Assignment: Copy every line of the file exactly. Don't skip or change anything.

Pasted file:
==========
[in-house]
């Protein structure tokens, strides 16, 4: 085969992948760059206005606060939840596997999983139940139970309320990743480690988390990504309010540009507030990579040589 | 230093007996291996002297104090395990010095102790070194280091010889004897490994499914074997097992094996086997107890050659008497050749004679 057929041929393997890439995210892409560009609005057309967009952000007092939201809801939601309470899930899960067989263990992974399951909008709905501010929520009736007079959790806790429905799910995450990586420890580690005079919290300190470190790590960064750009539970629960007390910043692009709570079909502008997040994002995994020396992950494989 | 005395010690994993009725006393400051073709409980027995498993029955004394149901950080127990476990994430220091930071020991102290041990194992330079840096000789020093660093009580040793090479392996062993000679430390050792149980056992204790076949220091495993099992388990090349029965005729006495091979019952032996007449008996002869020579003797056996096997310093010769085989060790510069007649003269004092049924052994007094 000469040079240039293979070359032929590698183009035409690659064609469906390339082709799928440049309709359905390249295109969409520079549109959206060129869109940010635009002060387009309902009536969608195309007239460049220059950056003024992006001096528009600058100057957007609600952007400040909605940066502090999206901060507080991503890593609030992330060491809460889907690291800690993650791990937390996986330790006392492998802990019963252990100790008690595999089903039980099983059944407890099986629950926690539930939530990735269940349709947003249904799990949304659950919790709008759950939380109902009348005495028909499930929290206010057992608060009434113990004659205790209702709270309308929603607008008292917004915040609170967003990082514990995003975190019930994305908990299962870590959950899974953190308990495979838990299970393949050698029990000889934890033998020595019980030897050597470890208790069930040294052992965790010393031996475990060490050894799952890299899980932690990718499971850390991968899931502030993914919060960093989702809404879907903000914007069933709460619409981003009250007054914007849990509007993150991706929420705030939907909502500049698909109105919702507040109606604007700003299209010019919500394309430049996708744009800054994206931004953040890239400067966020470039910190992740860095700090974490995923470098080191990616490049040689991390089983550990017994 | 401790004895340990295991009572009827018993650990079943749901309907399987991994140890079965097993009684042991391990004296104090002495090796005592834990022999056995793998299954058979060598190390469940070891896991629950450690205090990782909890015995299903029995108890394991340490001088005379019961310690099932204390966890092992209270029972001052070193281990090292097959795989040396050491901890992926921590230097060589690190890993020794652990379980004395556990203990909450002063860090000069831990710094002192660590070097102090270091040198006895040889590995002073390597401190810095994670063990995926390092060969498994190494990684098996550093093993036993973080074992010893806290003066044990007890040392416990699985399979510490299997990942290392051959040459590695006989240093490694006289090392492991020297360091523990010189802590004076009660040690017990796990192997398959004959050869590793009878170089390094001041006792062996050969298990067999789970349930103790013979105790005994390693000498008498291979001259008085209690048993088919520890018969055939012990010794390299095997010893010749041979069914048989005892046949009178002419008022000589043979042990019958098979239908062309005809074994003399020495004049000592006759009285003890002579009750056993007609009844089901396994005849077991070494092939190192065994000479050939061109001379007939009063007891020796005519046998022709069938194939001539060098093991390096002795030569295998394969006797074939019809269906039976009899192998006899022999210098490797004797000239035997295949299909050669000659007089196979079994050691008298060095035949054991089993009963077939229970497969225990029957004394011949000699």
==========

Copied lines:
[in-house]
């Protein structure tokens, strides 16, 4: 085969992948760059206005606060939840596997999983139940139970309320990743480690988390990504309010540009507030990579040589 | 230093007996291996002297104090395990010095102790070194280091010889004897490994499914074997097992094996086997107890050659008497050749004679 057929041929393997890439995210892409560009609005057309967009952000007092939201809801939601309470899930899960067989263990992974399951909008709905501010929520009736007079959790806790429905799910995450990586420890580690005079919290300190470190790590960064750009539970629960007390910043692009709570079909502008997040994002995994020396992950494989 | 005395010690994993009725006393400051073709409980027995498993029955004394149901950080127990476990994430220091930071020991102290041990194992330079840096000789020093660093009580040793090479392996062993000679430390050792149980056992204790076949220091495993099992388990090349029965005729006495091979019952032996007449008996002869020579003797056996096997310093010769085989060790510069007649003269004092049924052994007094 000469040079240039293979070359032929590698183009035409690659064609469906390339082709799928440049309709359905390249295109969409520079549109959206060129869109940010635009002060387009309902009536969608195309007239460049220059950056003024992006001096528009600058100057957007609600952007400040909605940066502090999206901060507080991503890593609030992330060491809460889907690291800690993650791990937390996986330790006392492998802990019963252990100790008690595999089903039980099983059944407890099986629950926690539930939530990735269940349709947003249904799990949304659950919790709008759950939380109902009348005495028909499930929290206010057992608060009434113990004659205790209702709270309308929603607008008292917004915040609170967003990082514990995003975190019930994305908990299962870590959950899974953190308990495979838990299970393949050698029990000889934890033998020595019980030897050597470890208790069930040294052992965790010393031996475990060490050894799952890299899980932690990718499971850390991968899931502030993914919060960093989702809404879907903000914007069933709460619409981003009250007054914007849990509007993150991706929420705030939907909502500049698909109105919702507040109606604007700003299209010019919500394309430049996708744009800054994206931004953040890239400067966020470039910190992740860095700090974490995923470098080191990616490049040689991390089983550990017994 | 401790004895340990295991009572009827018993650990079943749901309907399987991994140890079965097993009684042991391990004296104090002495090796005592834990022999056995793998299954058979060598190390469940070891896991629950450690205090990782909890015995299903029995108890394991340490001088005379019961310690099932204390966890092992209270029972001052070193281990090292097959795989040396050491901890992926921590230097060589690190890993020794652990379980004395556990203990909450002063860090000069831990710094002192660590070097102090270091040198006895040889590995002073390597401190810095994670063990995926390092060969498994190494990684098996550093093993036993973080074992010893806290003066044990007890040392416990699985399979510490299997990942290392051959040459590695006989240093490694006289090392492991020297360091523990010189802590004076009660040690017990796990192997398959004959050869590793009878170089390094001041006792062996050969298990067999789970349930103790013979105790005994390693000498008498291979001259008085209690048993088919520890018969055939012990010794390299095997010893010749041979069914048989005892046949009178002419008022000589043979042990019958098979239908062309005809074994003399020495004049000592006759009285003890002579009750056993007609009844089901396994005849077991070494092939190192065994000479050939061109001379007939009063007891020796005519046998022709069938194939001539060098093991390096002795030569295998394969006797074939019809269906039976009899192998006899022999210098490797004797000239035997295949299909050669000659007089196979079994050691008298060095035949054991089993009963077939229970497969225990029957004394011949000699």